Three men found guilty of war crimes during the 1991-2002 civil war.
The three men were leaders of the Armed Forces Revolutionary Council (AFRC), a junta that overthrew an elected government in 1997 and was removed from power by a Nigerian-led peacekeeping force the following year.
The ruling marks the first time an international court has issued a conviction on the conscription of child soldiers, who in Sierra Leone were often drugged and forced into battle.
Announcing the unanimous verdict of the three judges, Sebutinde said none of the defendants had expressed genuine remorse.
Corinne Dufka, a senior researcher for Human Rights Watch, said: “The AFRC committed unspeakable horrors against civilians throughout the towns and villages of Sierra Leone.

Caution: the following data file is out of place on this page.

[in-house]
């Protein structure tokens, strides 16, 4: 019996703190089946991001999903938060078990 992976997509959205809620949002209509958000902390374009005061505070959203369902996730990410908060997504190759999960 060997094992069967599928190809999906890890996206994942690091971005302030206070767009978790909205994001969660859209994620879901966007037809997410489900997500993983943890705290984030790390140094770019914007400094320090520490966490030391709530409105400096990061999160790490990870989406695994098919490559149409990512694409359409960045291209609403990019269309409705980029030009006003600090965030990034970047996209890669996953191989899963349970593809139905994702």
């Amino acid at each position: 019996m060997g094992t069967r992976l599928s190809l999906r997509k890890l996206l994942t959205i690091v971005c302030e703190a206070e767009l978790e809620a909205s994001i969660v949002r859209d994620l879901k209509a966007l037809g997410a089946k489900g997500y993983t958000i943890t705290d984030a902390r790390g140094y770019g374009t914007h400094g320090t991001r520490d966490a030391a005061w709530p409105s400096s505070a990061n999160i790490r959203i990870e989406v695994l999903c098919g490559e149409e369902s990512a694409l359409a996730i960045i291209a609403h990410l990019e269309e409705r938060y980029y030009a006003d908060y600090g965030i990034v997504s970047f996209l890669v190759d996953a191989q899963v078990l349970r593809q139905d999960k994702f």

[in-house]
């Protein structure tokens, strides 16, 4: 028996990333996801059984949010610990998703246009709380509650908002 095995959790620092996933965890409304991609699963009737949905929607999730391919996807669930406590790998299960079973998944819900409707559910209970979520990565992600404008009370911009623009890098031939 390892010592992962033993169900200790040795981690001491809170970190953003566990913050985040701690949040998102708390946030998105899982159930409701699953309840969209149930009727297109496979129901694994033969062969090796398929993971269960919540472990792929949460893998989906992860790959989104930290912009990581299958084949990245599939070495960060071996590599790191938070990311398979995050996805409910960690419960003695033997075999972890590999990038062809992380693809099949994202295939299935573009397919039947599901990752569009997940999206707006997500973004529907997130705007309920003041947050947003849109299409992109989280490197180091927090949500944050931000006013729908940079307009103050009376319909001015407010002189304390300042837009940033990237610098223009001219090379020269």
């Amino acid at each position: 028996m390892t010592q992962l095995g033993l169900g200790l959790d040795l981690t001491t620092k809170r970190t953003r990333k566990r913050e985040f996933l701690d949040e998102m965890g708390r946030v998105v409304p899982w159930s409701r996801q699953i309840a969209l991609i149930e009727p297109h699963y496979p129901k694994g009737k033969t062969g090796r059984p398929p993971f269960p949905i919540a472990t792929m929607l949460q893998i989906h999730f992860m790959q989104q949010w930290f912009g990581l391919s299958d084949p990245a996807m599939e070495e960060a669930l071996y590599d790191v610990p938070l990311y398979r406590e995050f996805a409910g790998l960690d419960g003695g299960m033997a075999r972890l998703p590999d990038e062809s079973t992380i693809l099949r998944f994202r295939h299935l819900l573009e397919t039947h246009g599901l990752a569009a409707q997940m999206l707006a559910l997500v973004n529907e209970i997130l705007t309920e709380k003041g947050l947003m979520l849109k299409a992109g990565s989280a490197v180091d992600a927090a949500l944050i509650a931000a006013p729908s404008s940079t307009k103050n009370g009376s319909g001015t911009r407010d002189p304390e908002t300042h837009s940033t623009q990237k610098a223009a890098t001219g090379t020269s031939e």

“Today, the victims of these crimes have seen justice served; tomorrow, future perpetrators have been put on notice that wars have rules, and they must be respected.”
The special tribunal was set up following the end of the diamond-rich country’s 10-year conflict in 2002 to prosecute war crimes.
About half a million people died during the fighting, victims of systematic mutilation in which rebels raped, pillaged and cut off the limbs of thousands of civilians.
Some critics say the special court is working too slowly.